3.      
Long Service Award: -   
        
        
        
        
Shs. 12,912,408/=



        
Two club class tickets @ US $ 3,350

        
(Exchange rate 1US $: Shs. 1926.6





4.      
Half Pay Withheld beyond

Six (6) months suspension: -    
        
        
        
Shs. 17,888,945/=



Period from 23
rd July, 2003 to 27th May 2004

i.e. Ten (10) months and Five (5) days: -



One months gross Pay
Shs. 4,003,350/=

Less part
withheld Shs. 2,253,675/=

        
        
        
Shs. 1,746,675/=



i.e. Shs. 1,748,675/= x 10.23 months =

Shs. 17,888,945/=





5.      
Service Gratuity:       
        
        
        
        
        
Shs. 72,042,300/=





        
Grand Total:    
        
        
        
        
        
Shs. 111,212,203/=





Regarding transportation, CAA will provide you with actual transport to return you to your place of origin.



As you recall, while still in the employment of C
AA, you were recommended for a loan facility at Standard Chartered Bank. One of the conditions was that if your employment was terminated, the Bank would be informed and your benefits paid through the Bank to clear any outstanding amount of the loan and interest:



Therefore as discussed and agreed with you on 27th July 2004, your benefits stipulated above will be paid to you through the Bank. Before this payment is released to you through the
Bank, you will be required to sign an undertaking that you do not have any other claims against CAA.



Yours Sincerely

CIVIL AVIATION AUTHORITY







R. E. N Gidongo (Mrs)

DIRECTOR HUMAN RESOURCE & ADMINISTRATION



c.c.    
M/D




c.c.    
D/MD




c.c.    
C/S




c.c.    
D/F








When referred to exhibit “P12” the Plaintiff testified that it did not constitute all his terminal benefits. This exhibit
is entitled:


“ACKNOWLEDGEMENT FOR PAYMENT OF TERMINAL BENEFITS

BETWEEN

THE CIVIL AVIATION AUTHORITY

AND

MR PASCAL R. GAKYARO

DECEMBER 2004

Page 97 of this exhibit reads:

Page 97

IN WITNESS WHEREOF the parties hereto have hereto set their respective hands on the day of the month and year first above written.


SIGNED for and on behalf of     
       
NAME: R. E. N. GIDONGO

THE CIVIL AVIATION AUTHORITY    
       


        
        
        
        
        
        




TITLE: DIRECTOR HUMAN   
        
        
        
RESOURCE & ADMINISTRATION





        
        
        
        
        
        


SIGNATURE: …………………………………………





IN THE PRESENCE OF:     
        
        
NAME:   
MOSES B. MWASE





        


        
        
        
        
        
        
TITLE:  
LEGAL OFFICER







        
        
        
        
        
        
SIGNATURE: …………………………………………







SIGNED by the said MR. PASCAL GAKYARO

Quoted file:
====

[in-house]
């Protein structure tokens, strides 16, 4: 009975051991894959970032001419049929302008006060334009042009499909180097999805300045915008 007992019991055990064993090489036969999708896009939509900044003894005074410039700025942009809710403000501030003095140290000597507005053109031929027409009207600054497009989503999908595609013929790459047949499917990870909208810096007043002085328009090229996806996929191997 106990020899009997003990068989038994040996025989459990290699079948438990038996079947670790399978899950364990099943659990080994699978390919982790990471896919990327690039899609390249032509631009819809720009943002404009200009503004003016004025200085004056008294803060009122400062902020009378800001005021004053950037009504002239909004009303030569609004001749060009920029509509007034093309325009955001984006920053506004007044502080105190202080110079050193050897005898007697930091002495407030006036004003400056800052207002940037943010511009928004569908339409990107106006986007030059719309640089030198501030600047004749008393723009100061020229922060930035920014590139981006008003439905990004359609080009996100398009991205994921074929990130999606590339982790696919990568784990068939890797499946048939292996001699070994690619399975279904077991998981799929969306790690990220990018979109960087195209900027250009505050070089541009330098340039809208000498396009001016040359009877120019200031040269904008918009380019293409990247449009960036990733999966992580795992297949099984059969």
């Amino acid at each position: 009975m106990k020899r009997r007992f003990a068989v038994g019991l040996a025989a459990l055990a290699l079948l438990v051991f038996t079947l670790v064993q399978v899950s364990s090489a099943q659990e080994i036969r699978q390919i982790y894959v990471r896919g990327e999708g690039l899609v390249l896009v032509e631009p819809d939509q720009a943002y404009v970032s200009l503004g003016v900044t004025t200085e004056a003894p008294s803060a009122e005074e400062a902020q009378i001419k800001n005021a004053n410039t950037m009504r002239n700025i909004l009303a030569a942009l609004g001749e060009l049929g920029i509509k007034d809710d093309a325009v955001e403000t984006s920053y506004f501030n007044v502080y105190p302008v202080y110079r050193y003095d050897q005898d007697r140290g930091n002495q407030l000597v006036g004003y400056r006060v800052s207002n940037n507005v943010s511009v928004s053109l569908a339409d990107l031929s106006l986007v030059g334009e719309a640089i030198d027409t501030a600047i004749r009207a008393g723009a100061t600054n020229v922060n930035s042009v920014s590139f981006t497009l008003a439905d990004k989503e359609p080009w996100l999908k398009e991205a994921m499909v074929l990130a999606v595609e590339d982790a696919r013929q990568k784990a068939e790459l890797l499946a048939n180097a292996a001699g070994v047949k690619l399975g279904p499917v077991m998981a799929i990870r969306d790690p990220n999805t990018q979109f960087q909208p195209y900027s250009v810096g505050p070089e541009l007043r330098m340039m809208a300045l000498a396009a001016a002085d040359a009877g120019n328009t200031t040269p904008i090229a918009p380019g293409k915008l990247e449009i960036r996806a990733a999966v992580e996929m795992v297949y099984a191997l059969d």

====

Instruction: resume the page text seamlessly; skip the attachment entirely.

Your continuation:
…………………………………………..







IN THE PRESENCE OF:     
        
        
NAME:   
MOSES B. MWASE





        
        
        
        
        
        
TITLE:  
LEGAL OFFICER





        
        
        
        
        
        
SIGNATURE: ………………………………………….


The said exhibit has a schedule which reads:


P. R. Gakyaro’s Terminal Benefits:











PARTICULARS OF BENEFIT AMOUNT

(Ug. Shs.)
AMOUNT PAID ON CHEQUE NO. 009454/CHEQUE NO 000701

(Ug. Shs.)
BALANCE PAID ON CHEQUE No. 010048

(Ug. Shs.)

1.
Accumulated Leave



Payment in lieu of 24 days accumulated annual leave for the period September 26/2003 to May 27/2004










4,366,200/=










4,366,200/=










---

2.
Notice



1 month’s gross pay in lieu of Notice






4,002.350/=






4,002,350/=






---

3.
Long Service Award



2 Club class tickets at US $ 3,350 (Exchange Rate – US $ 1: Ug. Shs. 1926.6)








12,912,408/=








12,912,408/=








---

4.
Half Pay withheld beyond 6 month suspension



Period from July 23, 2003 until May 27, 2004.








28,016,450/=








17,888,945/=








10,127,505/=

5.
Payment in lieu of transportation



(one month’s gross pay)




4,002,350/=




---




4,002,350/=

6.
2 complimentary air tickets for Financial Year 2002/2003 at US $ 2,500 (paid on Cheque No. 000701 at Exchange Rate of 1927)







9,635,000/=








9,635,000/=








---

7.
2 complimentary air tickets for Financial Year 2003/2004 (Exchange Rate 1735)



8,675,000/=




---




8,675,000/=

8.
Service Gratuity 72,042,300/= --- 72,042,300/=



GRAND TOTAL


143,652,058/=


48,804,903/=


94,847,155/=


He maintained that he claimed Shs. 13m/= (Shillings Thirteen million only) as outstanding.



When referred to page 93 he agreed he had received the funds and accounted for them and had never received any complaint to the contrary.
He stated that he accounted by means of reports and receipts which were in the office to which he was denied access. He saw the document
in December 2004 when he signed for a cheque of Shs. 62m/= (Shillings Sixty two million only). He had protested the item on the deductions
on account of “unaccounted for funds”, though not in writing. That he had even made accountability after his release